How to Pick the Best Meat Thermometer? (Buying Guide)

A meat thermometer allows you to check progress and put your mind at ease when things are hectic in the kitchen or around the grill. No more worrying about serving uncooked meat to your friends and family. Therefore, Whether you're a professional chef or a novice home cook, everyone needs at least one type of meat thermometer on hand. Today I will show you how to pick the best meat thermometer.

Why Is It Important to Use a Meat Thermometer When Cooking?

Simply put, using a meat thermometer when cooking is the only surefire way to know that your meal is fully cooked and ready to be enjoyed. Though you may have a great eye for knowing when your steak is exactly medium-rare or get a gut feeling when that chicken is perfectly roasted, only a meat thermometer can tell you for sure.

Using a meat thermometer can also help you determine if a meal has been overcooked. When you cook meat to a proper temperature, it is juicy and tender; if you leave it in the oven or on the grill for too long, it will be dry and lack flavor.

Since no two cuts of meat are the same, using cooking time to determine when a meal is done is an inherently flawed method. While some pieces might be cooked perfectly, others could be undercooked or burnt. In other words, a meat thermometer is the only way to go if you're looking for a stress-free dining experience.

What to Look for When Buying a Meat Thermometer?

What to Look for When Buying a Meat Thermometer

1. Temperature accuracy and range

Look for thermometers that are advertised with accuracy within ±2˚F, which is a range of accuracy most good thermometers can promise. This will help you ensure food safety as well as preferred doneness.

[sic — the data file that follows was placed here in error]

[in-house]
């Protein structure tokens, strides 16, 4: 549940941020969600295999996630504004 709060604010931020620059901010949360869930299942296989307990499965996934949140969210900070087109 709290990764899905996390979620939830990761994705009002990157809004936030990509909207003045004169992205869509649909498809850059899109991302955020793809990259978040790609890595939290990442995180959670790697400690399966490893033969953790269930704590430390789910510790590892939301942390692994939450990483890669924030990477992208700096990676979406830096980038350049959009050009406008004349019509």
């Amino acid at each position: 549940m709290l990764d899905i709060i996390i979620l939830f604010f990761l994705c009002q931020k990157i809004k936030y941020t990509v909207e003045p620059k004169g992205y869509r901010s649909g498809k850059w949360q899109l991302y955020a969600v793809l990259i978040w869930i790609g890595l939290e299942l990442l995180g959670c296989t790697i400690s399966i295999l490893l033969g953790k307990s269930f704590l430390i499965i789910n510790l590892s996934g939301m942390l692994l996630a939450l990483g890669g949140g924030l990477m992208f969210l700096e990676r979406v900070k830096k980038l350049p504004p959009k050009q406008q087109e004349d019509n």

2. Temperature range

Factor in what you cook most often and then find the range of temperatures the thermometer can report — and withstand — that works best for you. Thermometers with a wide temperature range are useful for larger foods with longer cook times. But a narrower range might deliver better accuracy or a faster response time. Read the use and care instructions to determine the uppermost temps the thermometer can withstand to ensure the device can handle direct cooking as well as flare-ups.

3. Probe size

You want a probe that's long enough to reach the thickest part of the food so you can accurately determine doneness and thin enough that it won't damage the meat. For small or thin items like fish or chicken breast, a shorter probe is fine, but for bigger foods like a large steak or a pork roast, a longer probe — around five inches — is better.

4. Interface

Whether your thermometer's interface is a simple dial or a connected app, you want it to be clear and intuitive. You want at-a-glance readability so you'll know whether to adjust the heat or stop the cooking process. Stores might have a demo product you can see, or you can often find a sticker that replicates the readout. If you're shopping online, watch product videos or preview the app to see if you like the interface.

5. Battery life

Some grill thermometers will require you to replace the batteries periodically while others are rechargeable. Check the manufacturer's claims about battery life to get a sense of how long you can use it per session and the total battery life.

Main Types of Meat Thermometers

1. Thermocouples

 Thermocouple Thermometer

Thermocouples read temperatures very fast – in as little as 2-5 seconds. These restaurant supplies are very versatile and can measure both thick and thin foods. They can be calibrated for easy reading. Unfortunately, they are highly inaccurate during cooking and are best used when the food is nearly cooked, for accurate results. Being rather sensitive restaurant supplies, thermocouples are not safe for oven usage.

2. Digital instant-read thermometers

Digital instant-read thermometers

Digital instant-read thermometers are often cheaper than digital probe thermometers but still offer a 0.1°C measurement accuracy. Instant read thermometers are designed to be used outside the oven, during cooking or toward the end of cooking to confirm doneness. These tend to have a small footprint, take up little space in a drawer and are ideal for checking temperatures quickly.

3. Digital probe thermometer

Digital probe thermometer